When I was in high school, I took an extremely interesting marriage and family relations class. We had a section on conflict and why marriages end in divorce … and it was fascinating.
We talked about how lack of communication was detrimental, money problems were almost always a factor, intimate life was often an issue and how stress-related problems put a huge burden on couples.
I remember wondering why there were so many reasons marriages fell apart, and why we still can’t fix these problems. We know why marriages aren’t working, so why haven’t we found a solution? After pondering this for quite some time, I stumbled across an article that answered all of my questions and made so much sense.
The real relationship killer isn’t money. It’s not lack of communication. And it doesn’t come from intimate problems.
All of these issues are terrible and you should work through them, but they stem from one big problem that silently digs its claws into happy couples – the biggest relationship killer is unmet expectations.
Here’s an example
A husband is on his way home from work, and it has been a long day. He’s tired and wants to relax for a little while before he interacts with his wife and kids. On his drive home, he imagines walking in the door, giving his wife a kiss then closing his eyes for a minute to unwind. This is his expectation.
His wife is waiting at home, but she has also had long day taking care of the kids. If she hears one more complaint from a child she’s going to lose it. She imagines her husband coming home, taking her into his arms then talking with her for the rest of the evening, while simultaneously taking over all parenting duties. After all, she hasn’t had an adult conversation all day. This is her expectation.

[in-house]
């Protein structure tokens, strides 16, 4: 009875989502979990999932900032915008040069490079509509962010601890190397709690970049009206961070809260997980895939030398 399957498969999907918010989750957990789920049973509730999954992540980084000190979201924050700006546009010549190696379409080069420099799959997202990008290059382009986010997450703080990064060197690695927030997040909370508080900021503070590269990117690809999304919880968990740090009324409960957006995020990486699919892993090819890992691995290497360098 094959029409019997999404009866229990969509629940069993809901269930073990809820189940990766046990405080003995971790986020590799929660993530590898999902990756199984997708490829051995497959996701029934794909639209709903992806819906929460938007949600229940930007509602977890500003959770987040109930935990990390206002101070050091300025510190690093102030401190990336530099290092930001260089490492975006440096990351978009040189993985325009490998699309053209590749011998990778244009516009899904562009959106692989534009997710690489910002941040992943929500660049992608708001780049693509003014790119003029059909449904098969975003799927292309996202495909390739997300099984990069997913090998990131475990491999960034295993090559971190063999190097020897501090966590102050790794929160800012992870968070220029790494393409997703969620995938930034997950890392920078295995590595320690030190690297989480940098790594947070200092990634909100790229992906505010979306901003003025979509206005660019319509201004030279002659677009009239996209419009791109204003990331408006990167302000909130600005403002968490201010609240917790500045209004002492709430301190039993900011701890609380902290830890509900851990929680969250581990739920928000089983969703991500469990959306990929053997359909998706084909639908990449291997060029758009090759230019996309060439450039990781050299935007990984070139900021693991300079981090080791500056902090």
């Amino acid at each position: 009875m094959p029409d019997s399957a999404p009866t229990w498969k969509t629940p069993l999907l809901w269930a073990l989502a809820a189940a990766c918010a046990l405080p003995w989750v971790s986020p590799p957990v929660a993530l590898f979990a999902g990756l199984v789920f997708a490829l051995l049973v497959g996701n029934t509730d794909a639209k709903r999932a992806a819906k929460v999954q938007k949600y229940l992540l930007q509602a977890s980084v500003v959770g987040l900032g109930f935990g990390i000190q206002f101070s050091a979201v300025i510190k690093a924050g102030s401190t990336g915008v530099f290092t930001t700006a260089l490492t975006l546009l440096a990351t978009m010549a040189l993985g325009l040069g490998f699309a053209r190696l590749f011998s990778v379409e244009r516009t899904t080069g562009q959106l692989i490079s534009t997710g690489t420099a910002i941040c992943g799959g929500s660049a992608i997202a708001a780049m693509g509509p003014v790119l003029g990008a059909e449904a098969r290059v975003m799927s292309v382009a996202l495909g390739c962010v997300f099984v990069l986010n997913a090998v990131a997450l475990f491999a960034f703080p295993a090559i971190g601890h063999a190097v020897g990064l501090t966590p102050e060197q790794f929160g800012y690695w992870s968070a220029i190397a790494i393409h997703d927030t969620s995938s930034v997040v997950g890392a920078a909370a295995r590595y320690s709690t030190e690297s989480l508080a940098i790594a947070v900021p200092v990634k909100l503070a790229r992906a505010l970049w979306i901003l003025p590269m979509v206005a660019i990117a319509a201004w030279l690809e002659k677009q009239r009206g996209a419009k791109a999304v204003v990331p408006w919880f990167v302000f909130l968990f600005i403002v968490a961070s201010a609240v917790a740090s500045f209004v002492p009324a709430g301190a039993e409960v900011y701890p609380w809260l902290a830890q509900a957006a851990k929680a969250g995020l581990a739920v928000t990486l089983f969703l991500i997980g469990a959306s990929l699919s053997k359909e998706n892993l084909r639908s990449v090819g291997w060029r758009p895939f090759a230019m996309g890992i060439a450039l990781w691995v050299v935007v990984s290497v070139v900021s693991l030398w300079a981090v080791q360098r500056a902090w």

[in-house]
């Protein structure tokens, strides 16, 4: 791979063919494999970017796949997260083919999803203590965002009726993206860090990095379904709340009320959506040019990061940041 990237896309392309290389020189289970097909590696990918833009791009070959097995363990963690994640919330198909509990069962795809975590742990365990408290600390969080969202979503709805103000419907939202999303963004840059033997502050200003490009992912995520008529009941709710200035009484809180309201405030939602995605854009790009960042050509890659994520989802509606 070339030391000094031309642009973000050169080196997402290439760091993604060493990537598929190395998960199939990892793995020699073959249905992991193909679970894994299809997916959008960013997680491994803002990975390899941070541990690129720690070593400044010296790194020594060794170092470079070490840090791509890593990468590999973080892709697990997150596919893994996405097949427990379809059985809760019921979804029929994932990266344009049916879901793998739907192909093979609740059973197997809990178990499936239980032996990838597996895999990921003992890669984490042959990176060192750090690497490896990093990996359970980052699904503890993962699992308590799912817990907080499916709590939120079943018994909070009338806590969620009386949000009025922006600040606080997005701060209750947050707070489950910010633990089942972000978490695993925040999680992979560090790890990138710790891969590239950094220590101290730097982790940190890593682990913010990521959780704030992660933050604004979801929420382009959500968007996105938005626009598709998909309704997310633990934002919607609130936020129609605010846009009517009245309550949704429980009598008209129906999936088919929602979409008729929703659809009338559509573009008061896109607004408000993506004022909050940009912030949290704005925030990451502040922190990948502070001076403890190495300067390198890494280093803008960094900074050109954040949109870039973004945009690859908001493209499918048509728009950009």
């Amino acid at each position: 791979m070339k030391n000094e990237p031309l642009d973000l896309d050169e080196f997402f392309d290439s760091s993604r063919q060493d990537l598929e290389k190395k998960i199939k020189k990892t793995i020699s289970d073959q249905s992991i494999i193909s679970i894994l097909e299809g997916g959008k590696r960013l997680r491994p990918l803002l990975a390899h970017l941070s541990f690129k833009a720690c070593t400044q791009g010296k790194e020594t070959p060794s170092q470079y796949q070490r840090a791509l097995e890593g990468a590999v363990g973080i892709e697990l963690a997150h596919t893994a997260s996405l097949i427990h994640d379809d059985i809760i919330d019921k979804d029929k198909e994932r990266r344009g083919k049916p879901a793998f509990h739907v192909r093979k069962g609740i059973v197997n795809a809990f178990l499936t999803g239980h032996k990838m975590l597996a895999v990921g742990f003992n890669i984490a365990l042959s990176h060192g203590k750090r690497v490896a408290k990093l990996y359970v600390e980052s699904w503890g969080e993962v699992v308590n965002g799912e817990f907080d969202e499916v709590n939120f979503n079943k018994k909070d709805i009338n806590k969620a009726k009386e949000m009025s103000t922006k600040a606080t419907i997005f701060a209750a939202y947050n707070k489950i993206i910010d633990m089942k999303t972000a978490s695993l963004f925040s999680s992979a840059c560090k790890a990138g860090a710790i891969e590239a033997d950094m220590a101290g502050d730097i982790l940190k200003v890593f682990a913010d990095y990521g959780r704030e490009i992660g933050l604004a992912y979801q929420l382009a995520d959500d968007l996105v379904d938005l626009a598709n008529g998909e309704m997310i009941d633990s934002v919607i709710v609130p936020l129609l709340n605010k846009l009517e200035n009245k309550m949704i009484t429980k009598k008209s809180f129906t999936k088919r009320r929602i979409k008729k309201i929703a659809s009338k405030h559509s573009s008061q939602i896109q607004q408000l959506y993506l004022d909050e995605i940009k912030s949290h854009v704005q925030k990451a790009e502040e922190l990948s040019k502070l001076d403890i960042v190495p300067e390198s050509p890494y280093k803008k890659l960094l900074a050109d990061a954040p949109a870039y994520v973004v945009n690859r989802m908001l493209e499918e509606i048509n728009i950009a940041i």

He wants time to unwind alone, and she wants to chat all night – and this makes for unmet expectations on both ends. In this case, the unmet expectations can portray themselves as lack of communication, lack of caring on both ends and hurt feelings.
The perfect equation
This is just one example, but there are so many ways unmet expectations can take a toll on your relationship. Derek Harvey, the author of the article mentioned earlier, talks about the perfect equation for this problem: Expectation – Observation = Frustration.
People get frustrated when their expectations aren’t met, but they don’t have to. If you can let go of those expectations and “go with the flow” as Harvey suggests, your marriage will be much happier.
Of course you shouldn’t let go of the basic needs you both have. You should expect love from your spouse. You should expect their support. And you should definitely expect to feel safe in their presence.
Let life happen
But when you expect dinner on the table the minute you walk in the door every night, you’ll never be happy. Your spouse will always fall short, because nobody’s perfect. You can be truly happy in your marriage when you let go of your expectations and embrace what’s going on in the moment.
Life is all about imperfect moments, and you should let those moments happen. When you do this, you’ll be able to fully enjoy your life and your marriage.